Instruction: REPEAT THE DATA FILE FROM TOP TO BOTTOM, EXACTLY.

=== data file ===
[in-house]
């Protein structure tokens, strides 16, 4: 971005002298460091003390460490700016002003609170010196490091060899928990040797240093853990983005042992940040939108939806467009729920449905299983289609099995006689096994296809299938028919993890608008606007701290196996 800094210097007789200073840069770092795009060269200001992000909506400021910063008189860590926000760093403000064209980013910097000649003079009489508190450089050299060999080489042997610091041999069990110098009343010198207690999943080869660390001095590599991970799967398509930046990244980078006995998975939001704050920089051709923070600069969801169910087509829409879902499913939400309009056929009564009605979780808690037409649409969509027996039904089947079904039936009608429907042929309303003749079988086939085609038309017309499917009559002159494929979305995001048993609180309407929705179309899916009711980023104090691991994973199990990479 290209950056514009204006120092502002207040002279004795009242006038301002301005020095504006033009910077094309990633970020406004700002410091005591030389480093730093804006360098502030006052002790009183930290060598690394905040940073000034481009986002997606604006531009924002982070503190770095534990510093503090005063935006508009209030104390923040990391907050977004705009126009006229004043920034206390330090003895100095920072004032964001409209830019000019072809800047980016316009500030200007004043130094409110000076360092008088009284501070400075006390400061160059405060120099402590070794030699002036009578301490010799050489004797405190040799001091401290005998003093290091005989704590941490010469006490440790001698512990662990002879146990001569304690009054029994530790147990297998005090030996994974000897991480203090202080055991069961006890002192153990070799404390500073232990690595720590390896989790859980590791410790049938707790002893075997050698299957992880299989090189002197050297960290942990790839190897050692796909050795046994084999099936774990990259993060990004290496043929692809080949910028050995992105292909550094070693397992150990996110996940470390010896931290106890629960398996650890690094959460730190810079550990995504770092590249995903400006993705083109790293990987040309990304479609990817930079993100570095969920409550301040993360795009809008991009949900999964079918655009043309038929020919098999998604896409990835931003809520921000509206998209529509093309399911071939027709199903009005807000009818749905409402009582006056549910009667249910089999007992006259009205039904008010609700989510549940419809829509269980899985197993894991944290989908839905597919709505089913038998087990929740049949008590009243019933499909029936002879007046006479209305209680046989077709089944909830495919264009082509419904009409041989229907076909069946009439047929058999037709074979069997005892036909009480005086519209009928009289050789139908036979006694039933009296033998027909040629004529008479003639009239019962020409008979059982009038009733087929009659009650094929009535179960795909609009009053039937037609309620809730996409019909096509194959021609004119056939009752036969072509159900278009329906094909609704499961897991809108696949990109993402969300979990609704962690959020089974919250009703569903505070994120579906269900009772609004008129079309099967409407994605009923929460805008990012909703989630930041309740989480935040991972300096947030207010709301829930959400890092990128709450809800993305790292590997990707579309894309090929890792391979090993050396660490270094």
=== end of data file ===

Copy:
[in-house]
């Protein structure tokens, strides 16, 4: 971005002298460091003390460490700016002003609170010196490091060899928990040797240093853990983005042992940040939108939806467009729920449905299983289609099995006689096994296809299938028919993890608008606007701290196996 800094210097007789200073840069770092795009060269200001992000909506400021910063008189860590926000760093403000064209980013910097000649003079009489508190450089050299060999080489042997610091041999069990110098009343010198207690999943080869660390001095590599991970799967398509930046990244980078006995998975939001704050920089051709923070600069969801169910087509829409879902499913939400309009056929009564009605979780808690037409649409969509027996039904089947079904039936009608429907042929309303003749079988086939085609038309017309499917009559002159494929979305995001048993609180309407929705179309899916009711980023104090691991994973199990990479 290209950056514009204006120092502002207040002279004795009242006038301002301005020095504006033009910077094309990633970020406004700002410091005591030389480093730093804006360098502030006052002790009183930290060598690394905040940073000034481009986002997606604006531009924002982070503190770095534990510093503090005063935006508009209030104390923040990391907050977004705009126009006229004043920034206390330090003895100095920072004032964001409209830019000019072809800047980016316009500030200007004043130094409110000076360092008088009284501070400075006390400061160059405060120099402590070794030699002036009578301490010799050489004797405190040799001091401290005998003093290091005989704590941490010469006490440790001698512990662990002879146990001569304690009054029994530790147990297998005090030996994974000897991480203090202080055991069961006890002192153990070799404390500073232990690595720590390896989790859980590791410790049938707790002893075997050698299957992880299989090189002197050297960290942990790839190897050692796909050795046994084999099936774990990259993060990004290496043929692809080949910028050995992105292909550094070693397992150990996110996940470390010896931290106890629960398996650890690094959460730190810079550990995504770092590249995903400006993705083109790293990987040309990304479609990817930079993100570095969920409550301040993360795009809008991009949900999964079918655009043309038929020919098999998604896409990835931003809520921000509206998209529509093309399911071939027709199903009005807000009818749905409402009582006056549910009667249910089999007992006259009205039904008010609700989510549940419809829509269980899985197993894991944290989908839905597919709505089913038998087990929740049949008590009243019933499909029936002879007046006479209305209680046989077709089944909830495919264009082509419904009409041989229907076909069946009439047929058999037709074979069997005892036909009480005086519209009928009289050789139908036979006694039933009296033998027909040629004529008479003639009239019962020409008979059982009038009733087929009659009650094929009535179960795909609009009053039937037609309620809730996409019909096509194959021609004119056939009752036969072509159900278009329906094909609704499961897991809108696949990109993402969300979990609704962690959020089974919250009703569903505070994120579906269900009772609004008129079309099967409407994605009923929460805008990012909703989630930041309740989480935040991972300096947030207010709301829930959400890092990128709450809800993305790292590997990707579309894309090929890792391979090993050396660490270094």